• Targeted toward a specific audience. If you can’t name the audience, it’s not content marketing.

Yes, somewhat the same, but hopefully more concise. We leave out the creation and production of the content from the definition. We feel that’s too obvious (yes, it has to be created).

This definition is very close to the CPC one. We added associations and institutions, since some people may not associate them with the word ‘company.’

But overall, I believe the key is that there are five main components (or phrases) that make content marketing what it is: editorial-based, marketing-backed, behavior-driven, multi-platform and targeted.

And we dub thee the “Five Pillars of Content Marketing.”  May you live long and prosper.

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Author: Joe Pulizzi

Joe Pulizzi considers himself the poster boy for content marketing. Founder of the Content Marketing Institute , Joe evangelizes content marketing around the world through keynotes, articles, tweets and his books, including best-selling Epic Content Marketing (McGraw-Hill) and the new book, Content Inc. Check out Joe's two podcasts. If you want to get on his good side, send him something orange. For more on Joe, check out his personal site or follow him on Twitter @JoePulizzi.

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  • Mike Horgan

    Joe,
    Good post. Not that you need a sixth pillar, but I would also add “educational.” The content must be informative and provide something of value or the audience will ignore it.

  • http://blog.junta42.com Joe Pulizzi

    Good point…I think we can add that under the editorial pillar. I’m not sure marketers could take “another pillar.” Thanks!

  • Andy Panjaitan

    Good article Joe..
    I was wondering whether we can put Content Marketing under the umbrella of the Integrated Marketing Communication efforts done by the companies or not..
    I guess we can talk more about this tomorrow then..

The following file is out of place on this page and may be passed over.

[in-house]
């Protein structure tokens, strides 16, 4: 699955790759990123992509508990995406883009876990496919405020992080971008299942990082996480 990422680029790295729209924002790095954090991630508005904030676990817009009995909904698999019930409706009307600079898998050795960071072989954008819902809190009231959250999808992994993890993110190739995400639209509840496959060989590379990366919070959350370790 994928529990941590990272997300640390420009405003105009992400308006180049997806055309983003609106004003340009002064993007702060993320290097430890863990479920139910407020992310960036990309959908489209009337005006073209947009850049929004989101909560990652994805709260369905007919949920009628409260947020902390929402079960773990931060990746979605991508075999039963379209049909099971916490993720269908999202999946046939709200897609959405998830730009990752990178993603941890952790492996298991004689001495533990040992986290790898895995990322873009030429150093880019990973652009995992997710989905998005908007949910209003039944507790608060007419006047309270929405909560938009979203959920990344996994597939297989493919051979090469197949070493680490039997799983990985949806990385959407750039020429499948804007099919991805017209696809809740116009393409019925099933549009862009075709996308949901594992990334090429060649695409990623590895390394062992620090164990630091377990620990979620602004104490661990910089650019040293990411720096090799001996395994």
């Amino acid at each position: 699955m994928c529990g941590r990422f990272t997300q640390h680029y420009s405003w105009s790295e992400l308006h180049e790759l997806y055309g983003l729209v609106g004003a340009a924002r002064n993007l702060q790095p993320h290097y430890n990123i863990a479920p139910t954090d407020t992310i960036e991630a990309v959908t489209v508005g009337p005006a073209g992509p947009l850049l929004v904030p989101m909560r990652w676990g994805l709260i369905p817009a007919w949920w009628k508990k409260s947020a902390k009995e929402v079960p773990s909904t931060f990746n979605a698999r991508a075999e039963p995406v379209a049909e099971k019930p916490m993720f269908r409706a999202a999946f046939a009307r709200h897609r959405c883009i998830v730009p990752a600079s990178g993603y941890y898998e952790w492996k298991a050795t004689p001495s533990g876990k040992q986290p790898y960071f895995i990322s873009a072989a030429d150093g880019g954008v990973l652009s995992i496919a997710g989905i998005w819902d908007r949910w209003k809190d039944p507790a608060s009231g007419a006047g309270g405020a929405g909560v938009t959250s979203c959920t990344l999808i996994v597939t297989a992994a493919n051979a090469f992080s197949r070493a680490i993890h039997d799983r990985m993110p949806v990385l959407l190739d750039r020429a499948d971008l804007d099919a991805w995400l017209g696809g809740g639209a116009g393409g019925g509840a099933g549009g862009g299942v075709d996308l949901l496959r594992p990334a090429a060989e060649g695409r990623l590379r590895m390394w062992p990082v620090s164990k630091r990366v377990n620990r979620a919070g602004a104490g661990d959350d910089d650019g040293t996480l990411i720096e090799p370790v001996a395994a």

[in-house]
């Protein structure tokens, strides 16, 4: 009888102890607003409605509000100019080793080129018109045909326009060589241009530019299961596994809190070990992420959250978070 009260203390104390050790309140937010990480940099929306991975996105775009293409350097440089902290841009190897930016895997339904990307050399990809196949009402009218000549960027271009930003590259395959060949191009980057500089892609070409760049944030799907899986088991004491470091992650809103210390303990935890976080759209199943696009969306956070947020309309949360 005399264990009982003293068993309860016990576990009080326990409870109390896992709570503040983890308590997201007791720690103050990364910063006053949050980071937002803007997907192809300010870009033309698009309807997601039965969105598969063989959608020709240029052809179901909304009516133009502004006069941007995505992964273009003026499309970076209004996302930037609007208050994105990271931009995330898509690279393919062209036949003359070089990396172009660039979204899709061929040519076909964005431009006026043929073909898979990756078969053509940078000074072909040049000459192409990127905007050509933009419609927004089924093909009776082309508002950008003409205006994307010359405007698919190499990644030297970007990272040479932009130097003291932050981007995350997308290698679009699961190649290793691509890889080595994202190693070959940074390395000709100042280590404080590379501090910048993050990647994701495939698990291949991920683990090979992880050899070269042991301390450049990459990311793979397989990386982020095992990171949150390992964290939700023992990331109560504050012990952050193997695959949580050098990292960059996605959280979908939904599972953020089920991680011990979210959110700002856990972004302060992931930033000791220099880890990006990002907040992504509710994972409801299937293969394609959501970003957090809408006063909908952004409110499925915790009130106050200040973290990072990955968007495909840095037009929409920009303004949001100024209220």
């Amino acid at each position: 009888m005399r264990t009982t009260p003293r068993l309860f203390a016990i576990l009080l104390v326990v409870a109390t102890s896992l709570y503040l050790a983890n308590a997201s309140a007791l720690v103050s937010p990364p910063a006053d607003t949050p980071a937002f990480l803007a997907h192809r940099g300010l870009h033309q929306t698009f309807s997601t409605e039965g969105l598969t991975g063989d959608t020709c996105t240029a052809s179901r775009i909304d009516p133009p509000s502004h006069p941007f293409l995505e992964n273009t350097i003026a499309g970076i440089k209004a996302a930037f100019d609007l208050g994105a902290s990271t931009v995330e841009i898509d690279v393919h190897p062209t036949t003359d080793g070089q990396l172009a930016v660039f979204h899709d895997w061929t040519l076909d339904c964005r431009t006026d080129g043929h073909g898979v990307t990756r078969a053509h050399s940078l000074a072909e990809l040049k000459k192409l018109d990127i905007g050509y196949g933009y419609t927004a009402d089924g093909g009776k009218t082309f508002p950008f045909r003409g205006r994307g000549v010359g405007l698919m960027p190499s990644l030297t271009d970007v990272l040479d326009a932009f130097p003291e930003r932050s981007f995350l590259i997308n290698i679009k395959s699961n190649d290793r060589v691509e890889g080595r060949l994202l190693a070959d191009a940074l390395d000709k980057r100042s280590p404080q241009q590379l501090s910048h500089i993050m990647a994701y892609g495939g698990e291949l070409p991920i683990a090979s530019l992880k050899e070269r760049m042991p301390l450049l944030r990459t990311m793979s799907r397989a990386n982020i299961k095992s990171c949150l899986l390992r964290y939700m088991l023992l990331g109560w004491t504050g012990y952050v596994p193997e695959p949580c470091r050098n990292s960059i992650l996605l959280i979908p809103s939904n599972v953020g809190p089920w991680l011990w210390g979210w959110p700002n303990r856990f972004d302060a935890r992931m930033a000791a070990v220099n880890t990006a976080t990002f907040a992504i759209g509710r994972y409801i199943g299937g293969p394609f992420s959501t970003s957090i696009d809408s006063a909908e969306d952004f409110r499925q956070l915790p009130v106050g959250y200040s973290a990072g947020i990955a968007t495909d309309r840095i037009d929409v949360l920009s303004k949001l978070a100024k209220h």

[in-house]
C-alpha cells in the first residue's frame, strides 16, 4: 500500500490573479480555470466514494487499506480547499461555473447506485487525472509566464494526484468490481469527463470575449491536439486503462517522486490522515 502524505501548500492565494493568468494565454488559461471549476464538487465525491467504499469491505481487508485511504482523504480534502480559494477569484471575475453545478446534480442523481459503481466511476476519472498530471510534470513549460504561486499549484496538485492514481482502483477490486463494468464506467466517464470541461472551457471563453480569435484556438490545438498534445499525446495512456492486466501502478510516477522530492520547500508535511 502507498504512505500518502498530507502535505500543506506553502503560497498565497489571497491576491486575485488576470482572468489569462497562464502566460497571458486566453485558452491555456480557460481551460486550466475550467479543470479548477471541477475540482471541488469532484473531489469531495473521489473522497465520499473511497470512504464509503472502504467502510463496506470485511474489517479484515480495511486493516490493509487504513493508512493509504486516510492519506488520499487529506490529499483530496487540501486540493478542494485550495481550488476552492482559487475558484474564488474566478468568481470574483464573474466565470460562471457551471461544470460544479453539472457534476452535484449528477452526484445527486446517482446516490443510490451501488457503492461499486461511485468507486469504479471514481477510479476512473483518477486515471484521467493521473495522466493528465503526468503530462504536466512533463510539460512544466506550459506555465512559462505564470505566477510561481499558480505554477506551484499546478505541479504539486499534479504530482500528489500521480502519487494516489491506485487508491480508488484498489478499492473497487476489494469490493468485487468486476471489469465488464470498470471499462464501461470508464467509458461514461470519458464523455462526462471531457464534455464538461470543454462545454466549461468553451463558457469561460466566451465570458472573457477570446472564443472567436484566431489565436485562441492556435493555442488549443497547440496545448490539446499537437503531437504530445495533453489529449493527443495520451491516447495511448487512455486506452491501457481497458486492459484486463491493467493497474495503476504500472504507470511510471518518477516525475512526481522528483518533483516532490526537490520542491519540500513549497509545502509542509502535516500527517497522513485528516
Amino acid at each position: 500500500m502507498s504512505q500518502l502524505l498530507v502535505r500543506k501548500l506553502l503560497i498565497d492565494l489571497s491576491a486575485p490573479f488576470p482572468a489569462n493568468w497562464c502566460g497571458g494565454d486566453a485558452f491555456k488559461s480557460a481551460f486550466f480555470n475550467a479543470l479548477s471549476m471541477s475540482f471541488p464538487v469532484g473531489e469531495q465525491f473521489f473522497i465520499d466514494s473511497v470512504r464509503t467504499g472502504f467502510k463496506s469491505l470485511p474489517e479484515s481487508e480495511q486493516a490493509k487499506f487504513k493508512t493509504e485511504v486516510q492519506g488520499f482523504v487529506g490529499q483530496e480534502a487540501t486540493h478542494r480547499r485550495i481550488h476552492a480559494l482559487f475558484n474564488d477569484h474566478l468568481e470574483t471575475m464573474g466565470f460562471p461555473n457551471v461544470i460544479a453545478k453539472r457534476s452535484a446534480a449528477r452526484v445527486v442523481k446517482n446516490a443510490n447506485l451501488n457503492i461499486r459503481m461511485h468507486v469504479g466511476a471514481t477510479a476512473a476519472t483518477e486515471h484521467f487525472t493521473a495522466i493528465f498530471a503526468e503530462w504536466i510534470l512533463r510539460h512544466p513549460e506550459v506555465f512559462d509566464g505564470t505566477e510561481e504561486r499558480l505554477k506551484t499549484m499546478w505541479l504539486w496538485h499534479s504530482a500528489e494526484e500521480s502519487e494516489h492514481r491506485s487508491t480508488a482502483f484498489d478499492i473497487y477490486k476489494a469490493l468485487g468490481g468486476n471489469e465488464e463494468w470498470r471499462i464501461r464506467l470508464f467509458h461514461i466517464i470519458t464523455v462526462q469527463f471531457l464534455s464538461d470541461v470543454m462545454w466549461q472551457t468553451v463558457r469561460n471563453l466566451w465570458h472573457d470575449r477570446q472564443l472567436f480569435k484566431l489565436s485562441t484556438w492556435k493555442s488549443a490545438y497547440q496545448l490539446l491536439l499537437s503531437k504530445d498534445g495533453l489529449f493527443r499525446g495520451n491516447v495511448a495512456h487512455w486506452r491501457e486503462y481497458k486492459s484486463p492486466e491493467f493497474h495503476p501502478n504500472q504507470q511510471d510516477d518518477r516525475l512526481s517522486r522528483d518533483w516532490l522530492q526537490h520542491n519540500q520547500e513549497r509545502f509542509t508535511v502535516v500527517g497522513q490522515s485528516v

Keep up the good work!
    Best,
    Andy Panjaitan

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    I’ll admit that the concept of Content Marketing makes sense to me. It ties together all the different kinds of content you need to publish for business online and off. So I was thrilled to find Joe Pulizzi and his

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  • http://priorityresults.com/blog/author/bhaugen/ Brian Haugen

    Thanks for this post. I appreciate the way that you have really created a framework for what content marketing is all about that is quick and easily digestible.
    I just wrote a post that not only elaborates a bit on the definitions of content marketing, but also includes my thoughts on why content marketing works!
    Here it is- http://priorityresults.com/blog/content-marketing-definition-and-why-it-works/
    Thanks!

  • http://www.milenthal-delgrosso.com Jon

    Good article and insightful definition. I’m glad you use “audience” instead of “consumer”, but we like to use “stakeholder. We think it inspires more critical thinking because stakeholder says that the particular group actually has a stake in how your brand or organization is perceived in the marketplace…and many stakeholder groups for a brand are not consumers, yet can have profound impacts on how you are perceived.

    Nice article.